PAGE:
I'm not much of a musician myself, but I love wiring up devices to make music. My first project used stepper motors and servos, which was fun, but it was hard for people to understand what was actually making the music. A friend had the idea of using consumer electronics to make the device more approachable for non-hackers, so I started collecting scanners from Craigslist, and it kind of took off from there. The end result is as much of a light show as it is a music performance, so what better track to use than TSO's epic Wizards in Winter, or, as this performance is known, Wizards in Printer.
The inkjet was rescued from a dusty storage closet, and the floppies were surplus from a family member's basement. A friend graciously loaned me his Arduino Mega and RAMPS board to drive everything, and some awesome people at my church volunteered their time to help record and edit the audio and video. Total cost was about $30 including pizza for the volunteers.
Technical challenges were numerous... dissecting the devices without destroying them, extending motor and light leads to reach the RAMPS board, getting all the fiddly bits of wire right (33 I/O pins!), speeding up the main loop so it could run every 40usec for decent pitch accuracy, speeding up digitalWrite(), fitting the 4000 note events in flash memory, parsing MIDI files correctly, etc. There were some creative challenges as well, such as figuring out which instruments were best suited to different parts of the music, and arranging the music to fit the instruments and increase the visual appeal and drama.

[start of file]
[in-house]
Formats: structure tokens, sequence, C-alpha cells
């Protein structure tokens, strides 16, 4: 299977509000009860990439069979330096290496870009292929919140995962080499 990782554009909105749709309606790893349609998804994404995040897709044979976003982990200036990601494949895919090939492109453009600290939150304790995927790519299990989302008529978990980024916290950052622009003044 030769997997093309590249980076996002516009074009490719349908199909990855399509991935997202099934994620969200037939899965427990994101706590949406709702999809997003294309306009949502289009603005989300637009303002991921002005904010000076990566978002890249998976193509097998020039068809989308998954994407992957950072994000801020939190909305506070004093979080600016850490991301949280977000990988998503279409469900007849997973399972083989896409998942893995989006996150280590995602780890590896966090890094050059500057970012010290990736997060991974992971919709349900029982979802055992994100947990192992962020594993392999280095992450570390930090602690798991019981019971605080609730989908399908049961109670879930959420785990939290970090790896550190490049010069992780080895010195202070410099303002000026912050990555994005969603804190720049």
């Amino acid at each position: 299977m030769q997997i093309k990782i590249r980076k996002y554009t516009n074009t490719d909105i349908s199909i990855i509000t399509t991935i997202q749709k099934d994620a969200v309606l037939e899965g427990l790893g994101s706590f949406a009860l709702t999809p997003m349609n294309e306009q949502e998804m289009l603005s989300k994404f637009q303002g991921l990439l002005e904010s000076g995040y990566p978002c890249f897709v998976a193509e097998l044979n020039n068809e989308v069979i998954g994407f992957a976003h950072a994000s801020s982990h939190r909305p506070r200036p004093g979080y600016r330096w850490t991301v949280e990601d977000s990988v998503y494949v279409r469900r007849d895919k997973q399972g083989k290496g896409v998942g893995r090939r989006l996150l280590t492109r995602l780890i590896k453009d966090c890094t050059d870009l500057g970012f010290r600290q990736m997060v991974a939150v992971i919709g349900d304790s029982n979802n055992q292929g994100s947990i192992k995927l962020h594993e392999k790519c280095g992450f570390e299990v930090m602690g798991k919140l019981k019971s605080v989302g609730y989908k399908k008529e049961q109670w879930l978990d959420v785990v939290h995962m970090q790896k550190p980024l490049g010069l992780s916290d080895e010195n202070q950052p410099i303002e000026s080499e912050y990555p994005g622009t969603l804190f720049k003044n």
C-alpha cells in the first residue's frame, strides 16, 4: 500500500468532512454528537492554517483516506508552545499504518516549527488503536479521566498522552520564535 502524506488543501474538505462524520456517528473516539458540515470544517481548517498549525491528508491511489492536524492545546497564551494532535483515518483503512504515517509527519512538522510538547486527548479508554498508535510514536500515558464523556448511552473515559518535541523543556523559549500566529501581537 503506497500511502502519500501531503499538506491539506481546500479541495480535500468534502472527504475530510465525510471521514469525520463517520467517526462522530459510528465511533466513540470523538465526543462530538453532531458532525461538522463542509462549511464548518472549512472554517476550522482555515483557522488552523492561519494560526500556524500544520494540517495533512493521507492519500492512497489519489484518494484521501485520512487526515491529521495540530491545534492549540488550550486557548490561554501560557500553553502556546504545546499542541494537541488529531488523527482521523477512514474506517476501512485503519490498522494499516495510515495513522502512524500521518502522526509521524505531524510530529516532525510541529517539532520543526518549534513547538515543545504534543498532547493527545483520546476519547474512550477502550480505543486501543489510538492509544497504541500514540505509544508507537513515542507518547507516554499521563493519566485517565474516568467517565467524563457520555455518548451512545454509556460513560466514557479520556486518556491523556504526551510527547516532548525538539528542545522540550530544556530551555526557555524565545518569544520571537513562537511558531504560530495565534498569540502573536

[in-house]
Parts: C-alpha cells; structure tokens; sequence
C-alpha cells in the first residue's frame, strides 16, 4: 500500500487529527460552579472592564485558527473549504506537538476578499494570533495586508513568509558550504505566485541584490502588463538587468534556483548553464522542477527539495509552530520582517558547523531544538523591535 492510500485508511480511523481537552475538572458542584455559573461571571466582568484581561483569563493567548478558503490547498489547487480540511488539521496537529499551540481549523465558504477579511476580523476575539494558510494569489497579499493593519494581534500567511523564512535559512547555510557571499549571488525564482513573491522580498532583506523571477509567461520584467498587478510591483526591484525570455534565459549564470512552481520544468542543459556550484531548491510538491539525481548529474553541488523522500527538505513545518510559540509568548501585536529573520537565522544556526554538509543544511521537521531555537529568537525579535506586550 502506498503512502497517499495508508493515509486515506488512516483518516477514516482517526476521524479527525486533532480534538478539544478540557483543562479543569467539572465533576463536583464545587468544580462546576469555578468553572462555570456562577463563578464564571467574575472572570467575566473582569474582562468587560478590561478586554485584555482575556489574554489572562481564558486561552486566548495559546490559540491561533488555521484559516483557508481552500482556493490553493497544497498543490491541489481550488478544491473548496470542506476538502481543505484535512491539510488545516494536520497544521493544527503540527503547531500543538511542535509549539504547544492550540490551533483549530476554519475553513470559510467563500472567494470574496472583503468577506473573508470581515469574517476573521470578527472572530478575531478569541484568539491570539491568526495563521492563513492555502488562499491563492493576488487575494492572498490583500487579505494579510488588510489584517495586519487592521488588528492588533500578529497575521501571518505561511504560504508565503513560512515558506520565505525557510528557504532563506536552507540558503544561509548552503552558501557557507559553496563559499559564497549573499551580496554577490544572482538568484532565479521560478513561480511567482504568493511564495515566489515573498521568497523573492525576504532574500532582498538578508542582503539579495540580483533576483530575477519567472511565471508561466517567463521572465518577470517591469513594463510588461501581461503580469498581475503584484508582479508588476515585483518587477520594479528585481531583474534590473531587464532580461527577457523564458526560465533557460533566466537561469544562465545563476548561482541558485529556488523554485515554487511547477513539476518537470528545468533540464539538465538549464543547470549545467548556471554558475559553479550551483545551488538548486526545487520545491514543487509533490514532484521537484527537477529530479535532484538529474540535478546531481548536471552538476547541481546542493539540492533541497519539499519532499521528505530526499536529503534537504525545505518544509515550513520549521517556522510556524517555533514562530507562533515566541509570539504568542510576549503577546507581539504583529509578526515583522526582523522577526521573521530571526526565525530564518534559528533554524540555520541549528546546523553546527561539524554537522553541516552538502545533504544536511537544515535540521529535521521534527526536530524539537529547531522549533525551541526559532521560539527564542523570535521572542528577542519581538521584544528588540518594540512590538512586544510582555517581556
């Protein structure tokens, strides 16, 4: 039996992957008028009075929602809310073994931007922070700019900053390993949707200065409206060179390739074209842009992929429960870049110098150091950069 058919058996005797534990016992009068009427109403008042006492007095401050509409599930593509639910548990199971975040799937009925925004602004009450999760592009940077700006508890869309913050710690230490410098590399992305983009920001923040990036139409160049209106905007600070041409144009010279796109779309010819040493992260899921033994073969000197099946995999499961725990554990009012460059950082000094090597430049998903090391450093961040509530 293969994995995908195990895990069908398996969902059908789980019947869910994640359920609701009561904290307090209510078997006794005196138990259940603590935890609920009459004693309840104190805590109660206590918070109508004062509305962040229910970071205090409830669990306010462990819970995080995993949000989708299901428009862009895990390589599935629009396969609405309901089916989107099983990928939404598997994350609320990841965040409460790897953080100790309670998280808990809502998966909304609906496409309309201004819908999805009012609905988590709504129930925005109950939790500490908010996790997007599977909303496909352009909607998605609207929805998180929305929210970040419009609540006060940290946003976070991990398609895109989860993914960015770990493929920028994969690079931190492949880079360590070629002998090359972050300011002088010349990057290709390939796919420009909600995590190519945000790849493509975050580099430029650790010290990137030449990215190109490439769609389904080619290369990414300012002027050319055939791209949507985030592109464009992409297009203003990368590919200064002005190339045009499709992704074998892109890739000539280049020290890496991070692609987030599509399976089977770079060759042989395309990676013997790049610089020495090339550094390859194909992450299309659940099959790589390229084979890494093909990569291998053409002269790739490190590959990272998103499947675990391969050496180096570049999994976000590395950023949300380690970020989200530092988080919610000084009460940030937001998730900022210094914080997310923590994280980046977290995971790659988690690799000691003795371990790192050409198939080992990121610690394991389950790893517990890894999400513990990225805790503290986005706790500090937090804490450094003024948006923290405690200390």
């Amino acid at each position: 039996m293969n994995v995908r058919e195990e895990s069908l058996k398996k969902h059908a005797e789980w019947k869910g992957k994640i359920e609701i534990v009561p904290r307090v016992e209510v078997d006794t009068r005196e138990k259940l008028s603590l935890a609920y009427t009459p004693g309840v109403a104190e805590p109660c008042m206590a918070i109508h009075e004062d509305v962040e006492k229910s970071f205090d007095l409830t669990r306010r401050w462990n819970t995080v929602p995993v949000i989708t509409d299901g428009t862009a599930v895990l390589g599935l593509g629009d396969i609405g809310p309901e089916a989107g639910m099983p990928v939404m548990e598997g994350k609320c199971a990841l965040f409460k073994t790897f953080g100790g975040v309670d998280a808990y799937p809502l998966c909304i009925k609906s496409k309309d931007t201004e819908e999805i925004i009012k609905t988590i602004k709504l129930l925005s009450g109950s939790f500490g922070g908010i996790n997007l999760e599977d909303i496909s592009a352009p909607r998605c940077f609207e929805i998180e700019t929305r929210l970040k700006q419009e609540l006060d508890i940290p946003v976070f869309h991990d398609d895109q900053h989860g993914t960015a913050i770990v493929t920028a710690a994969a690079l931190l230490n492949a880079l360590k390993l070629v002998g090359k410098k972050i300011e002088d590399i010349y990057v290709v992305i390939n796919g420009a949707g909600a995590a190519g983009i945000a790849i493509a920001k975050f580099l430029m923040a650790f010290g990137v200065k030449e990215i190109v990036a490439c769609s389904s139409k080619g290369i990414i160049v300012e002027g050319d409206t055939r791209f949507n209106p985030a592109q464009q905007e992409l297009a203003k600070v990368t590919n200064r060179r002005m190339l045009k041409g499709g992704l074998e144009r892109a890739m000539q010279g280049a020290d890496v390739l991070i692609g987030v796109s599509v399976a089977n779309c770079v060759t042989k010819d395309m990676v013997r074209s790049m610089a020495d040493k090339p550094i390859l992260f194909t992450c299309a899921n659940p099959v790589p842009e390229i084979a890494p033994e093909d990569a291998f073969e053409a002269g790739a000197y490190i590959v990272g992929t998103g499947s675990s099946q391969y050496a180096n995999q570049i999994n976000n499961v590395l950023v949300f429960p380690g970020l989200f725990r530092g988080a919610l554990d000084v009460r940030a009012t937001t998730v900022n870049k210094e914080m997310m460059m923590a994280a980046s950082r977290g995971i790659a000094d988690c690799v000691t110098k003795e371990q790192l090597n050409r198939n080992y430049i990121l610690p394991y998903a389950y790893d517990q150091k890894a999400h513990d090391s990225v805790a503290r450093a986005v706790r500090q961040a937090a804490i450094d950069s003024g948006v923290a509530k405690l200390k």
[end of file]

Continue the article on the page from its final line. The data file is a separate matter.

This has been an awesome project to work on, and I hope you get inspired to go forth and hack!
Mike Anderson -- Director of Special Projects, Audio Engineer
Blue Ridge Community Church -- Location
Estrada -- Original MIDI Track
Josh Etheridge -- Director of Photography
Logan Patton -- Video Equipment
Marlin Shrock -- Arduino Equipment and Lead Scanner
Trans-Siberian Orchestra -- Making Christmas Brighter
Jeremy Weatherford -- Hacker in Chief
- Old electronics sound better: the lead scanner is an ancient Visioneer, the lead guitar is an ancient and gigantic Epson inkjet. The newer scanners are much quieter and have smaller musical ranges.
- The paper feed motor at the end is playing an E along with everything else for the big finish
- The project paid for itself, since the salvaged inkjet printer had two full-sized NEMA17 stepper motors in it, which will be repurposed
- Inserting the floppy does trigger playback, but it's not reading from the floppy drive
- Floppies have to be accessed in order to detect disk insertion/removal, that's why the light is on before I inserted the disk
- This also means that removing the disk doesn't stop playback until that drive actually tries to play a note -- not quite an e-stop button
- The Epson scanner/printer was recorded by sticking a microphone inside of it, like a kick drum